How I Keep Calm: Rereading Middlemarch

It may have taken a pandemic for our society to realize that all of our lives are knotted together, and that our actions touch countless people, but George Eliot had known it all along.

Almost exactly seven years ago, I cracked open my copy of Middlemarch by George Eliot for the first time. It was my last semester of college and I sat cross-legged on the town green, dodging frisbees whirring past my head. It smelled of Ohio spring — that elusive sweet scent that accompanies a respite from the snow.

For weeks, I carried the 800-page tome around as I trudged across campus. Middlemarch was in my backpack at job interviews and strewn across my dorm room floor as I submitted job applications. I did not know what the next chapter of my life would hold, but until then, I had Middlemarch to depend upon and keep me company.

Now, in this time of unprecedented uncertainty, I’ve turned to Middlemarch again. When I open my worn copy of the 1871 novel, the spine breaks. For the past three weeks, I have read a chapter aloud each night, getting lost in the eponymous fictional village in the 1830s.

A study of English provincial society, Middlemarch follows the lives of the village’s many inhabitants whose fates are entangled in unexpected ways. And although I first picked up Middlemarch when it was assigned in college, the book is populated with a multitude of characters who drew me into their world: Tertius Lydgate, the idealistic country doctor who becomes entangled in an unwanted relationship; Rosamond Vincy, the mayor’s daughter who hopes to marry into wealth and escape provincial life; Reverend Edward Casaubon, the aging scholar; and Dorothea Brooke, a 19-year-old orphan living with her uncle, who is prone to “excessive religiousness” and longs to make the world a better place.

In the first line of the book, we are introduced to Dorothea: “Miss Brooke had that kind of beauty which seems to be thrown into relief by poor dress.”

Dorothea is all-consumed by her fervent Christian belief — from her plain dress to her desire to give up horseback riding because she enjoys it in a “pagan sensuous way.” Yet almost everything she does is an attempt to do good in the world; no one else in Middlemarch has the same altruistic drive that she has. When I first read Middlemarch, I was drawn to Dorothea, perhaps because we were close in age. Now, I notice her foibles, but I still identify with that desire to better the world.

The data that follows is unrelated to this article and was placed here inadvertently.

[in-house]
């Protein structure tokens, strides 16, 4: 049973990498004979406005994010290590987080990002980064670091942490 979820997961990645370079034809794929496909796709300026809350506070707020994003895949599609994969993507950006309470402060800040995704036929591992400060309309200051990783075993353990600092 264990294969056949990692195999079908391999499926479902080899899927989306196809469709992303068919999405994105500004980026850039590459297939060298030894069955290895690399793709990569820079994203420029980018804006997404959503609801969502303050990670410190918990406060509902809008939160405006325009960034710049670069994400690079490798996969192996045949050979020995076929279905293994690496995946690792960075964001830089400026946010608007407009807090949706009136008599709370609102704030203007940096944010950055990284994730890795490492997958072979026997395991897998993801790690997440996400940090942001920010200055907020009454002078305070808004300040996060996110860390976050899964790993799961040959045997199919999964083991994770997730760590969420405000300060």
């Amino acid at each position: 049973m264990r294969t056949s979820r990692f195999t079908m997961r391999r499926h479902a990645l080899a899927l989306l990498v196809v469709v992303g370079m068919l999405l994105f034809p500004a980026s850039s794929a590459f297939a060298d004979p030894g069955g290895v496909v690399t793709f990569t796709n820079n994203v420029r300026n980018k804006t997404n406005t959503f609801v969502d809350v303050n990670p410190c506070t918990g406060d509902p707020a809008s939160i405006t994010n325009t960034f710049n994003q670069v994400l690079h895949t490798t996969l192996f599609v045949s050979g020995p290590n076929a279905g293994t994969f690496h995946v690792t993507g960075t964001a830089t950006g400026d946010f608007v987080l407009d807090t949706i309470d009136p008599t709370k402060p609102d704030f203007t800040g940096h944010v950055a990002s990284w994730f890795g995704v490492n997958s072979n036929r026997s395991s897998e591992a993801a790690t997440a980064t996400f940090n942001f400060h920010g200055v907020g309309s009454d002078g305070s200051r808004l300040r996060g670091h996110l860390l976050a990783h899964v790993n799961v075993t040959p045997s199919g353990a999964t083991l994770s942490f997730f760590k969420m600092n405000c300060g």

As a Jewish woman, I did not anticipate identifying with a fictional character whose identity is so wrapped up in her Christianity. But despite our differences in religion, I saw a similarity in our values. The reason why I continue to identify with Dorothea is because she, in her own way, is trying to live of a life of tikkun olam, or repairing the world. If Dorothea were to take an online quiz on her love language, she would get performing acts of service. Yet, she is constantly thwarted. She has grandiose ideas of building new cottages for the tenant farmers on her uncle’s estate, but her uncle has no intention of implementing her plans. Even Dorothea’s younger sister Celia sees the improbability of the cottages and calls Dorothea’s plans a “favorite fad.” Nevertheless, she continues trying to help others, even if she does not know how best to assist.

“What do we live for, if it is not to make life less difficult to each other?” Dorothea asks near the end of the book. Each time I read Middlemarch, I know Dorothea will grow and mature, and so will I. As I read George Eliot’s words aloud, I hear Dorothea’s uncle’s inane and repetitive patterns of speech and Casaubon’s convoluted turns of phrase that barely mean anything at all. The characters, already alive in my head, are now given a voice.

For 87 chapters, I am immersed in this Victorian world — a world that is so unlike my own, but in other ways exactly like my own. Each character is connected in unexpected ways, their lives an entangled web. It may have taken a pandemic for our society to realize that all of our lives are knotted together, and that our actions touch countless people, but George Eliot had known it all along. I take comfort in that.

This time, when I finish reading Middlemarch, it will be the height of summer. I may be sitting inside on my green couch, air conditioning rustling around me, or perhaps I will be in my yard under the leafy branches of a magnolia tree, listening to the far-off droning of a lawn mower. I do not know what the world will look like then, but at least I’ll still have Middlemarch.

how I keep calm

How I Keep Calm is our series featuring different ways people manage anxiety. If you have a pitch for this column, please e-mail with “How I Keep Calm” in the subject line.

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